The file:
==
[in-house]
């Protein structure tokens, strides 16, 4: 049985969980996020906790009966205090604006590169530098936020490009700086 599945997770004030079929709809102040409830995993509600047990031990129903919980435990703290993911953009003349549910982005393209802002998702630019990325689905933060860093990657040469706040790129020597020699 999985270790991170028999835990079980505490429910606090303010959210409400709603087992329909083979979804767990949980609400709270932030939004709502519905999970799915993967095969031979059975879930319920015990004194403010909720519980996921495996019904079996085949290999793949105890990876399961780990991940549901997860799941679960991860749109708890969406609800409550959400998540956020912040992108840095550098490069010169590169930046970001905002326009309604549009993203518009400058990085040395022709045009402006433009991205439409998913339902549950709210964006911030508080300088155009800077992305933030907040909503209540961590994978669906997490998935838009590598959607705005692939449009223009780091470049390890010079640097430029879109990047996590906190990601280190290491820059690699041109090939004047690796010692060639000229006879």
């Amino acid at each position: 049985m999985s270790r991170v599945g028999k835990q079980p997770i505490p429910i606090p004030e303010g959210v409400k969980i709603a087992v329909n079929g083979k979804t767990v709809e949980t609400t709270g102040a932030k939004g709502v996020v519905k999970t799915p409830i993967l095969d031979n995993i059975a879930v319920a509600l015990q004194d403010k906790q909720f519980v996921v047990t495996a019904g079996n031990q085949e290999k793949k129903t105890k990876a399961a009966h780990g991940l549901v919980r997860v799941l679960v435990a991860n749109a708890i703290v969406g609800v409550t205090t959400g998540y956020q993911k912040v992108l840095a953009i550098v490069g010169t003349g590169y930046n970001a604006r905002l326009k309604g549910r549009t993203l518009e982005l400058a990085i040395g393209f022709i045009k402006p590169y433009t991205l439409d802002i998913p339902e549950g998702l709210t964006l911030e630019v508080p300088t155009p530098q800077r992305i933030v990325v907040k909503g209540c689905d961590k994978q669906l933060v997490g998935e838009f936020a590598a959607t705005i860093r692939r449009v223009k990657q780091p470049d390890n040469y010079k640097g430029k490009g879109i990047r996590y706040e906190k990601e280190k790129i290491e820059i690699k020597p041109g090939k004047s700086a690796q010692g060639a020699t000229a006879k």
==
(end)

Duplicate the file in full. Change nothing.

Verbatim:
[in-house]
């Protein structure tokens, strides 16, 4: 049985969980996020906790009966205090604006590169530098936020490009700086 599945997770004030079929709809102040409830995993509600047990031990129903919980435990703290993911953009003349549910982005393209802002998702630019990325689905933060860093990657040469706040790129020597020699 999985270790991170028999835990079980505490429910606090303010959210409400709603087992329909083979979804767990949980609400709270932030939004709502519905999970799915993967095969031979059975879930319920015990004194403010909720519980996921495996019904079996085949290999793949105890990876399961780990991940549901997860799941679960991860749109708890969406609800409550959400998540956020912040992108840095550098490069010169590169930046970001905002326009309604549009993203518009400058990085040395022709045009402006433009991205439409998913339902549950709210964006911030508080300088155009800077992305933030907040909503209540961590994978669906997490998935838009590598959607705005692939449009223009780091470049390890010079640097430029879109990047996590906190990601280190290491820059690699041109090939004047690796010692060639000229006879």
């Amino acid at each position: 049985m999985s270790r991170v599945g028999k835990q079980p997770i505490p429910i606090p004030e303010g959210v409400k969980i709603a087992v329909n079929g083979k979804t767990v709809e949980t609400t709270g102040a932030k939004g709502v996020v519905k999970t799915p409830i993967l095969d031979n995993i059975a879930v319920a509600l015990q004194d403010k906790q909720f519980v996921v047990t495996a019904g079996n031990q085949e290999k793949k129903t105890k990876a399961a009966h780990g991940l549901v919980r997860v799941l679960v435990a991860n749109a708890i703290v969406g609800v409550t205090t959400g998540y956020q993911k912040v992108l840095a953009i550098v490069g010169t003349g590169y930046n970001a604006r905002l326009k309604g549910r549009t993203l518009e982005l400058a990085i040395g393209f022709i045009k402006p590169y433009t991205l439409d802002i998913p339902e549950g998702l709210t964006l911030e630019v508080p300088t155009p530098q800077r992305i933030v990325v907040k909503g209540c689905d961590k994978q669906l933060v997490g998935e838009f936020a590598a959607t705005i860093r692939r449009v223009k990657q780091p470049d390890n040469y010079k640097g430029k490009g879109i990047r996590y706040e906190k990601e280190k790129i290491e820059i690699k020597p041109g090939k004047s700086a690796q010692g060639a020699t000229a006879k």